The purpose of this study was to develop a holistic course that meets the needs of students referred to multiple developmental mathematics courses. The study aimed to determine if the holistic design contributed to an increase in conceptual understanding of fractions, integers, and their operations. Additionally, the study analyzed the pass rates from the course design and compared these pass rates to historic versions of the course and current gateway courses. Last, the student’s perceptions of the course were analyzed to determine their perceptions of the design features of the course. The study took place at a large midwestern urban university. This university is virtually an open access university. The students come from diverse backgrounds and were referred to multiple levels of developmental mathematics by a placement exam or their ACT Math score. The course discusses material from basic math through beginning algebra. The study was done using a design-experiment based on four design principles. First, create an equitable environment for all students. Second, provide learning activities that promote a conceptual understanding of mathematics. Third, provide growth mindset and study skills instruction. Fourth, develop a grading system that emphasizes student learning. The results of the study indicate that the course contributed to an increase in conceptual understanding of fractions, integers and their operations on all learning outcomes that were assessed. Many of the learning outcomes increased to show proficiency. Additionally, the pass rate for the course was 80% and there was no statistically significant difference in pass rate based on a student’s race. Furthermore, students that continued to their gateway mathematics course passed that course at the same rate or better than students that started in the gateway course. Last, students perceived that the design features that were most beneficial to their learning were the ones that directly applied to their math instruction. This course provides a holistic approach towards developmental mathematics instruction that addresses the needs of students when they walk in the door. Students are given the tools they need to be successful in this course and any other math courses they need to take.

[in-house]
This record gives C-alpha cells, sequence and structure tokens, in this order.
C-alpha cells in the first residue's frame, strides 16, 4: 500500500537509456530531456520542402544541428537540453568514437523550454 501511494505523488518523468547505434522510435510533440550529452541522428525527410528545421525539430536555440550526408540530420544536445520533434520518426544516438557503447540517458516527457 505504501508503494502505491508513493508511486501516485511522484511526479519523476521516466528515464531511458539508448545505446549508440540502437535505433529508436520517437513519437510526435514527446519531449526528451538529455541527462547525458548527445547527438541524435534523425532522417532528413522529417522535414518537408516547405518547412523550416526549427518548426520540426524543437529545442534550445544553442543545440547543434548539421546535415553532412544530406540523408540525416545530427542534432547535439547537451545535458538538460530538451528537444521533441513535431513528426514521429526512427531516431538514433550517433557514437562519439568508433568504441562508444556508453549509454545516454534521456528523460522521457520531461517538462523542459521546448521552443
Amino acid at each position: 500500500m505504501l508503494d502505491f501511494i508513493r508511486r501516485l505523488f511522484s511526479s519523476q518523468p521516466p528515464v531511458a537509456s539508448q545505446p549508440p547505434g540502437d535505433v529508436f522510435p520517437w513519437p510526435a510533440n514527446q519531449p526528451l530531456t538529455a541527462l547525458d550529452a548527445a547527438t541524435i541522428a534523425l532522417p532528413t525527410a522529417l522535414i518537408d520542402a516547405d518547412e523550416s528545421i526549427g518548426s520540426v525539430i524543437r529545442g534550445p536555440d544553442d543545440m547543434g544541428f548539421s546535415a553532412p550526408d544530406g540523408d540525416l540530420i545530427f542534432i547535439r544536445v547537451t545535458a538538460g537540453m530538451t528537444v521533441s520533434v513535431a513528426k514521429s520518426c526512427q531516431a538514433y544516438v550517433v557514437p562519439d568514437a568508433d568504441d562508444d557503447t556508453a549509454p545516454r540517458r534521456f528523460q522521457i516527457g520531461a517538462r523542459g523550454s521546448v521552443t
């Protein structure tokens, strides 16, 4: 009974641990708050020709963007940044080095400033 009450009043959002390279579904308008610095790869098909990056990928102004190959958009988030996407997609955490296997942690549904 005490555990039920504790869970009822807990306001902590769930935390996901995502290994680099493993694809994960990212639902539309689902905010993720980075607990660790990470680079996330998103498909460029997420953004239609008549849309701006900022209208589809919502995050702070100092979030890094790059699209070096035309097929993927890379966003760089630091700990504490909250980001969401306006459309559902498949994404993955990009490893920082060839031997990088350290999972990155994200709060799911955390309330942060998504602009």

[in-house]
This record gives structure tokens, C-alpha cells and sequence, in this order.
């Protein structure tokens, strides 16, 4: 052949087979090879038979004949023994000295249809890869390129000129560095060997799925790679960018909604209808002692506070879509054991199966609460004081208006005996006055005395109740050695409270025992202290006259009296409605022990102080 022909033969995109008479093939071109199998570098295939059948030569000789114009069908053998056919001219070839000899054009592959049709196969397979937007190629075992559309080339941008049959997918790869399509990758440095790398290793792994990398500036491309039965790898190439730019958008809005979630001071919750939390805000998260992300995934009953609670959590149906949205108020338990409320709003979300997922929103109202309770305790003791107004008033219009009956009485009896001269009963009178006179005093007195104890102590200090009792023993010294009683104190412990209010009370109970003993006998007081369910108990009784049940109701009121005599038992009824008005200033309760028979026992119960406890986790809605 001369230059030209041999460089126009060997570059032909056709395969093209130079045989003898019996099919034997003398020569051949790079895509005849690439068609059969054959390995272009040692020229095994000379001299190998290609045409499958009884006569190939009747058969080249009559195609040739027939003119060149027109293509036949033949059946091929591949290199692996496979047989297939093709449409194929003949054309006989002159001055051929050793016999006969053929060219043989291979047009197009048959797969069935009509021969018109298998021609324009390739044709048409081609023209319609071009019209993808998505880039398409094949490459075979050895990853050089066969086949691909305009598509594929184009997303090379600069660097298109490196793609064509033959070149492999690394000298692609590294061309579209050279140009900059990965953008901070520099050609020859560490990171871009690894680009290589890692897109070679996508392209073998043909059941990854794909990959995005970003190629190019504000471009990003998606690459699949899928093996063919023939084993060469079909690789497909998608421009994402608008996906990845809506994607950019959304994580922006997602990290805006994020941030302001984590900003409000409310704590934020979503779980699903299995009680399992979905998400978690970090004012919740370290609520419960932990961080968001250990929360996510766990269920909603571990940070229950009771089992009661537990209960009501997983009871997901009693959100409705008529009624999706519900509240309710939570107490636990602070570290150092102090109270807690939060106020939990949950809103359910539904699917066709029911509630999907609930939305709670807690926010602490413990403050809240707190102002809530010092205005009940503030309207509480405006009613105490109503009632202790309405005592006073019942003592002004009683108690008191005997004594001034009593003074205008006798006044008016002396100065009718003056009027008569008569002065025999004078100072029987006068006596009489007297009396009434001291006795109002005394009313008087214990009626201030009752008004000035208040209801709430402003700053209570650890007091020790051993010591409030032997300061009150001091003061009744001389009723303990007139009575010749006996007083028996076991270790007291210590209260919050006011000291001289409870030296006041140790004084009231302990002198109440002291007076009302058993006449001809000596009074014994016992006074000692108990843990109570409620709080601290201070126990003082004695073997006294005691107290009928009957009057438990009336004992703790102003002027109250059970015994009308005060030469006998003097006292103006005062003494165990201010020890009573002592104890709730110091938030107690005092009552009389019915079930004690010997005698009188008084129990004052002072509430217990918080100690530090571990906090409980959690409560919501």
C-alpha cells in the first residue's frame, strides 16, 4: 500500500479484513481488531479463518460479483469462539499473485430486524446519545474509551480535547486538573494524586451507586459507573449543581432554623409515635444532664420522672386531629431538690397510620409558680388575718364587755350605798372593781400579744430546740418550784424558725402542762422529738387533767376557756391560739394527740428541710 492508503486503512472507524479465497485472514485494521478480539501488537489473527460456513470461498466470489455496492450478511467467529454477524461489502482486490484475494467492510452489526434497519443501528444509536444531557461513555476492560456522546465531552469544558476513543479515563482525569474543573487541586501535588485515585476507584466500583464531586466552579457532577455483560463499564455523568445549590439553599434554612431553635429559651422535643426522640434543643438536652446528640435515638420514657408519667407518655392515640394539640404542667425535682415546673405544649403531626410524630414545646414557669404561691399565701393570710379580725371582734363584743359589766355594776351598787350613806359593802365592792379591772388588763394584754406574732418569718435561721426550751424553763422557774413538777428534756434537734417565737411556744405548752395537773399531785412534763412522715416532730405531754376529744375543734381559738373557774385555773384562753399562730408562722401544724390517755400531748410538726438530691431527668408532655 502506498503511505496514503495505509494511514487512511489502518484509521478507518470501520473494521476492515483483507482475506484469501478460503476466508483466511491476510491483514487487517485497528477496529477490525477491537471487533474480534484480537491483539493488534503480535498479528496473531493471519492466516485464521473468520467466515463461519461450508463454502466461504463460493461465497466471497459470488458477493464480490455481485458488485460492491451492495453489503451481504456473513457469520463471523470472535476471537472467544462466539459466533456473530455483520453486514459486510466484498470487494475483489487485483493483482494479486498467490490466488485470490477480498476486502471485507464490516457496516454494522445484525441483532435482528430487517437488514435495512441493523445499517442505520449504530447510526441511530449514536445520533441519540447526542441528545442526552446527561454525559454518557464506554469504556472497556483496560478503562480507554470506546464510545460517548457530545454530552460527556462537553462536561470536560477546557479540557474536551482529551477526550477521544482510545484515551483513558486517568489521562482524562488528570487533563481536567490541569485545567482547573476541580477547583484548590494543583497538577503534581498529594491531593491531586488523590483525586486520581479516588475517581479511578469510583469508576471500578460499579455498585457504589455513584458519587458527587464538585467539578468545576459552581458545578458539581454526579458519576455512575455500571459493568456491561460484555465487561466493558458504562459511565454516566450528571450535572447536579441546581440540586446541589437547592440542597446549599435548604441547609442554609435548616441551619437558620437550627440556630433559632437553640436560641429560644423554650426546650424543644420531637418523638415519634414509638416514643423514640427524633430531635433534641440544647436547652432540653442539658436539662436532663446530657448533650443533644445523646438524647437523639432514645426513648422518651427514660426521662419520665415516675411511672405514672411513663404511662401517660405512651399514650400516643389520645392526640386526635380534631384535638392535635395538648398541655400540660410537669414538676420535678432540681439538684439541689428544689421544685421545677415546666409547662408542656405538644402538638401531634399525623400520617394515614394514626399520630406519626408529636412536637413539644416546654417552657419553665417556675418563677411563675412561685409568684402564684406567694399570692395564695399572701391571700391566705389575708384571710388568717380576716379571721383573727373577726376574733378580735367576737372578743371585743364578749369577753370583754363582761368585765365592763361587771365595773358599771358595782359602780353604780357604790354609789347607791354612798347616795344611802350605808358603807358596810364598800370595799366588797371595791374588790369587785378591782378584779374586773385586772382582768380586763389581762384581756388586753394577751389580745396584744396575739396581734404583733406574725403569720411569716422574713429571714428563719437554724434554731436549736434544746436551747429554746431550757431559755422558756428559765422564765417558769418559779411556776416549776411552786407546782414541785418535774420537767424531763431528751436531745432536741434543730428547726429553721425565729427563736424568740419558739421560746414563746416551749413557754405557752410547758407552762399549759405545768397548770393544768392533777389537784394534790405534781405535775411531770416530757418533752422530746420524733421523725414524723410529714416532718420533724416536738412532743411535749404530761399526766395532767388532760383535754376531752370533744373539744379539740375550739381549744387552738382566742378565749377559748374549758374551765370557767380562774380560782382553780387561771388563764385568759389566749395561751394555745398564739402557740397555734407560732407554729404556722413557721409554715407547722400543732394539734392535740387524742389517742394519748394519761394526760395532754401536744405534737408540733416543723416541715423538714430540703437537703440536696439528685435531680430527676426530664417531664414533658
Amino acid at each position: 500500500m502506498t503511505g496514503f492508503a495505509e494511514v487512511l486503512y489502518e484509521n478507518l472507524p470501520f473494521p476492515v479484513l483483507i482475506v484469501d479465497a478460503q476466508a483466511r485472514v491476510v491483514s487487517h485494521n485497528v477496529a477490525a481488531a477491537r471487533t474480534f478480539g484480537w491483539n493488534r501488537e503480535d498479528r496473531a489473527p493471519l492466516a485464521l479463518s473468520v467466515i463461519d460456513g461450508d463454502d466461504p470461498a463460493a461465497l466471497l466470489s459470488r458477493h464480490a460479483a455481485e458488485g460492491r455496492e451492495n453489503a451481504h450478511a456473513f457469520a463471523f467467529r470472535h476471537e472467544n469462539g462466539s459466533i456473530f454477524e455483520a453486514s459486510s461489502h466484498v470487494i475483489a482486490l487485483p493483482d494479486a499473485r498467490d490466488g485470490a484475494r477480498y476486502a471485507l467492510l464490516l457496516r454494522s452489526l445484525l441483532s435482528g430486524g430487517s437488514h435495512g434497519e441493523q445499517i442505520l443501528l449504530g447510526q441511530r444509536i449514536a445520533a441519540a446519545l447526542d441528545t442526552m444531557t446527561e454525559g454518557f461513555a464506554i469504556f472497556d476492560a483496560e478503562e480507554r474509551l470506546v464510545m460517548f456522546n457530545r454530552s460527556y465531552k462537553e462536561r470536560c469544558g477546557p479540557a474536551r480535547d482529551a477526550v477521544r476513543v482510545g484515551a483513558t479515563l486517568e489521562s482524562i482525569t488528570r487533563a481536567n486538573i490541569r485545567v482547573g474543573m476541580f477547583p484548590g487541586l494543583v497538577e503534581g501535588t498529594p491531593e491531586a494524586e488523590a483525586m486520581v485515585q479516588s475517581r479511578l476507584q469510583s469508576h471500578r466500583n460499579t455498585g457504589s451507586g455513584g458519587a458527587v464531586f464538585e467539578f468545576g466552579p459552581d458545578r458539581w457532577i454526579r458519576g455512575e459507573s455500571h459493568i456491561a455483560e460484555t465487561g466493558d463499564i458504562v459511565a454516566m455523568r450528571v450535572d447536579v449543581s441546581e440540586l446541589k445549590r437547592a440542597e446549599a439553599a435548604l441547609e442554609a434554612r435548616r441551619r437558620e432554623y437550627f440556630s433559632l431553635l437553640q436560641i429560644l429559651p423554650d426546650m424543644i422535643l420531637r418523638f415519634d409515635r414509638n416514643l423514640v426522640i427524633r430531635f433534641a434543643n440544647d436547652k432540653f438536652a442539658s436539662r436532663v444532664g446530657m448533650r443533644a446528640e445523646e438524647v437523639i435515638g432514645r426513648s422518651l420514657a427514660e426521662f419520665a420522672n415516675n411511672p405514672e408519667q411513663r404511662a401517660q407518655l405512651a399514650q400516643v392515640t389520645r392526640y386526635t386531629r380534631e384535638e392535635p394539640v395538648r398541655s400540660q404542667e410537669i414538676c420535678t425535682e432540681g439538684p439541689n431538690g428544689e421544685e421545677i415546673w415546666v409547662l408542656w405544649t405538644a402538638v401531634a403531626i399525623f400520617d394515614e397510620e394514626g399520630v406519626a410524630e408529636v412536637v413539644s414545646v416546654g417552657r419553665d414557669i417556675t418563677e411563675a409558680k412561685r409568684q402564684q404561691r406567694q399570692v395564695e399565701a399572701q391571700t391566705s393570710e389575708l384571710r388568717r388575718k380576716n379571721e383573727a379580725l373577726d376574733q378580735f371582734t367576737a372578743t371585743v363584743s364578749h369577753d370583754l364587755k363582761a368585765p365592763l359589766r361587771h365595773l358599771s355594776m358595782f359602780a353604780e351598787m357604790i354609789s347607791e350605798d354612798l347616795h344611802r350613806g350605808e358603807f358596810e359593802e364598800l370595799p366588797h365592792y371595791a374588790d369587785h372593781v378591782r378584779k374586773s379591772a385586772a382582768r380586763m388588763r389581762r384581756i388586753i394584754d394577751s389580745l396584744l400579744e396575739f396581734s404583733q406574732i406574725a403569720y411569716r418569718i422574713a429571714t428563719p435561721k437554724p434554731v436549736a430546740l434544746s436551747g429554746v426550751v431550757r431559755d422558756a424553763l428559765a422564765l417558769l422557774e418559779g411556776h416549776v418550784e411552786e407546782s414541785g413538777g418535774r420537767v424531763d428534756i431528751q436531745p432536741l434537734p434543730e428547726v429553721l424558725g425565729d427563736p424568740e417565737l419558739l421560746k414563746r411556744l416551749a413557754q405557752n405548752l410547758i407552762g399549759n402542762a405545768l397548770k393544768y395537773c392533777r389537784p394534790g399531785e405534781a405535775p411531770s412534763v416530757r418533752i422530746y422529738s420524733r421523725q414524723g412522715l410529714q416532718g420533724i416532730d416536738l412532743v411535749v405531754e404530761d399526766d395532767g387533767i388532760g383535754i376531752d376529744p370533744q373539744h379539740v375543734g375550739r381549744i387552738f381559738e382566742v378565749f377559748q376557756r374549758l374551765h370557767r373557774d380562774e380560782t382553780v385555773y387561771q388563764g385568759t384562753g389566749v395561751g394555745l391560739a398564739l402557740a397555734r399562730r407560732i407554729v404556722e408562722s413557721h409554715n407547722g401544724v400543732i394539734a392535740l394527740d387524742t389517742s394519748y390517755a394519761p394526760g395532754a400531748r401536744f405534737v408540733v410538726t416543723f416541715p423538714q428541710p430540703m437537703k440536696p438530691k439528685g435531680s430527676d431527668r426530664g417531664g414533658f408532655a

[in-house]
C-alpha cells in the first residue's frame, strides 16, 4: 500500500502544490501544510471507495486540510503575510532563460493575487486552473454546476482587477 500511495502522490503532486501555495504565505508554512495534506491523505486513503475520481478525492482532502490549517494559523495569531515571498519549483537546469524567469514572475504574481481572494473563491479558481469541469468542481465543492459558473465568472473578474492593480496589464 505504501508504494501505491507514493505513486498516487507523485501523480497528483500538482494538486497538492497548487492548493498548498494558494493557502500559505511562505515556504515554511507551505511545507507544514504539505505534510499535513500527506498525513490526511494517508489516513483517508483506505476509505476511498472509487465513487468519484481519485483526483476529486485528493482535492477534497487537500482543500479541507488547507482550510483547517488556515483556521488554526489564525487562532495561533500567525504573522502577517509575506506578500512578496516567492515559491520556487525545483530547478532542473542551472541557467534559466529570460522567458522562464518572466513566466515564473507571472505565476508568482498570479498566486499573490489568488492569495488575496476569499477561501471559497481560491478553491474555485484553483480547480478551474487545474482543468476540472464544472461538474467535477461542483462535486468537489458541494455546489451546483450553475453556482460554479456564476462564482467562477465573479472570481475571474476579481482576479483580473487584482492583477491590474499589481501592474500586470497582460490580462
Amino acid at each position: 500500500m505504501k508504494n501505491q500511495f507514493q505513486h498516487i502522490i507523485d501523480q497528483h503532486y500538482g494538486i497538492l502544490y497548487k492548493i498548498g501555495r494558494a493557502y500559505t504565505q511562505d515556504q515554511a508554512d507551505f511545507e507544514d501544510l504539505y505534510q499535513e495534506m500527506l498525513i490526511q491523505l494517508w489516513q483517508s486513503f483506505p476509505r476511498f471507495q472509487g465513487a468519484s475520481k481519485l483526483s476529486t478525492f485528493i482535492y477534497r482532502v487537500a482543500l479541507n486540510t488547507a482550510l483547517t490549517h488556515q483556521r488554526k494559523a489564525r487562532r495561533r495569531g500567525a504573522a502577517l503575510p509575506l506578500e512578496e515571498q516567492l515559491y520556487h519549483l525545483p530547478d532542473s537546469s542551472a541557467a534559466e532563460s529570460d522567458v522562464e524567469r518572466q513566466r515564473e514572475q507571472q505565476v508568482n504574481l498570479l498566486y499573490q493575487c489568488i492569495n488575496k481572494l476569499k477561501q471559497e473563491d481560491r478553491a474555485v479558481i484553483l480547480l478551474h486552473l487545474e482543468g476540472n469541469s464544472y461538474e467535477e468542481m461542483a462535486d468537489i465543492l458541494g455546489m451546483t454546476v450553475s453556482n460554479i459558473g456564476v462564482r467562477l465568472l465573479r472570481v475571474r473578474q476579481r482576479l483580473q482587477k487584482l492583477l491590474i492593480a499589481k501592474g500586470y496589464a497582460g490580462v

|Commitee:||Zhang, Bo, McLeod, Kevin, Huinker, DeAnn|
|School:||The University of Wisconsin - Milwaukee|
|School Location:||United States -- Wisconsin|
|Source:||DAI-A 82/3(E), Dissertation Abstracts International|
|Subjects:||Education, Mathematics education|
|Keywords:||Co-requisite model, Design experiement, Developmental education, Developmental mathematics|
Copyright in each Dissertation and Thesis is retained by the author. All Rights Reserved
The supplemental file or files you are about to download were provided to ProQuest by the author as part of a
dissertation or thesis. The supplemental files are provided "AS IS" without warranty. ProQuest is not responsible for the
content, format or impact on the supplemental file(s) on our system. in some cases, the file type may be unknown or
may be a .exe file. We recommend caution as you open such files.
Copyright of the original materials contained in the supplemental file is retained by the author and your access to the
supplemental files is subject to the ProQuest Terms and Conditions of use.
Depending on the size of the file(s) you are downloading, the system may take some time to download them. Please be